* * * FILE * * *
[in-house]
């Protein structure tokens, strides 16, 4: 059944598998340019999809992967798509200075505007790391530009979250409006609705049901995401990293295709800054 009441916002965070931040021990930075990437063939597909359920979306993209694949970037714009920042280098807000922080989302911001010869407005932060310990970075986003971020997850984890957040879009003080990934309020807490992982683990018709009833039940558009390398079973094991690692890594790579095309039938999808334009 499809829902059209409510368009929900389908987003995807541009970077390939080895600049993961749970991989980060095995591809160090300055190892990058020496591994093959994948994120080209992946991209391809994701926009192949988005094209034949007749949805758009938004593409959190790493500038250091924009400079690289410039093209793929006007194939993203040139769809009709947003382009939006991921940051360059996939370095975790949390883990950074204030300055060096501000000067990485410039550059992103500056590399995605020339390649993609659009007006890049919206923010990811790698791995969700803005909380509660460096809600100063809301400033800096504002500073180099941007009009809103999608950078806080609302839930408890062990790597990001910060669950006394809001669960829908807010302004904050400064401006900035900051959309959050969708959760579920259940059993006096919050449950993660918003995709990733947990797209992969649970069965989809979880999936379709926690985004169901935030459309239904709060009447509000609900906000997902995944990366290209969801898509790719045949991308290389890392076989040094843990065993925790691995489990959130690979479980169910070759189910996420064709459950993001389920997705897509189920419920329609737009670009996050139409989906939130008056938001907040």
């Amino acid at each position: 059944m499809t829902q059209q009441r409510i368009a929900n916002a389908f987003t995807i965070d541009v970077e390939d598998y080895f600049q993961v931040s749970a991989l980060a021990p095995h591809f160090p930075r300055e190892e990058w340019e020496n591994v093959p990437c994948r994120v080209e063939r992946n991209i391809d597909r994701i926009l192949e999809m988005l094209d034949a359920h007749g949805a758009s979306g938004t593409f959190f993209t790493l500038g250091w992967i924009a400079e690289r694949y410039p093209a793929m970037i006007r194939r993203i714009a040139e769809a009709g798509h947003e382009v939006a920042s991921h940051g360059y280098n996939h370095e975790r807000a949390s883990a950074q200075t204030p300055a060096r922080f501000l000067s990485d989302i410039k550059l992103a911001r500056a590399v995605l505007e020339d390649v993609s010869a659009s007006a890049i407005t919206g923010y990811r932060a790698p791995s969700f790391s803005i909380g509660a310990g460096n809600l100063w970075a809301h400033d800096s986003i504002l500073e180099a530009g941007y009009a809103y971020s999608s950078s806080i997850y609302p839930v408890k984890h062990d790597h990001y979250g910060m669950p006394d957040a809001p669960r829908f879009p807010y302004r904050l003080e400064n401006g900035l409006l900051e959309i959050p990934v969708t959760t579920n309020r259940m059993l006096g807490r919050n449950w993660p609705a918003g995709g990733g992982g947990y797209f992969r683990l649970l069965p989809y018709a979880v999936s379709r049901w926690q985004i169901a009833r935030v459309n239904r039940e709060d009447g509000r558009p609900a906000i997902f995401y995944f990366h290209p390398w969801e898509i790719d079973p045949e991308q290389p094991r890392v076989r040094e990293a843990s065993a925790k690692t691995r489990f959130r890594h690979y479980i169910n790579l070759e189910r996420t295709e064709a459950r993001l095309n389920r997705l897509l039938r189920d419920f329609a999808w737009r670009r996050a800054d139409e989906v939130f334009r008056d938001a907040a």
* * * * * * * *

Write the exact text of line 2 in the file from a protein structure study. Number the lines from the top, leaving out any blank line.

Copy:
């Protein structure tokens, strides 16, 4: 059944598998340019999809992967798509200075505007790391530009979250409006609705049901995401990293295709800054 009441916002965070931040021990930075990437063939597909359920979306993209694949970037714009920042280098807000922080989302911001010869407005932060310990970075986003971020997850984890957040879009003080990934309020807490992982683990018709009833039940558009390398079973094991690692890594790579095309039938999808334009 499809829902059209409510368009929900389908987003995807541009970077390939080895600049993961749970991989980060095995591809160090300055190892990058020496591994093959994948994120080209992946991209391809994701926009192949988005094209034949007749949805758009938004593409959190790493500038250091924009400079690289410039093209793929006007194939993203040139769809009709947003382009939006991921940051360059996939370095975790949390883990950074204030300055060096501000000067990485410039550059992103500056590399995605020339390649993609659009007006890049919206923010990811790698791995969700803005909380509660460096809600100063809301400033800096504002500073180099941007009009809103999608950078806080609302839930408890062990790597990001910060669950006394809001669960829908807010302004904050400064401006900035900051959309959050969708959760579920259940059993006096919050449950993660918003995709990733947990797209992969649970069965989809979880999936379709926690985004169901935030459309239904709060009447509000609900906000997902995944990366290209969801898509790719045949991308290389890392076989040094843990065993925790691995489990959130690979479980169910070759189910996420064709459950993001389920997705897509189920419920329609737009670009996050139409989906939130008056938001907040």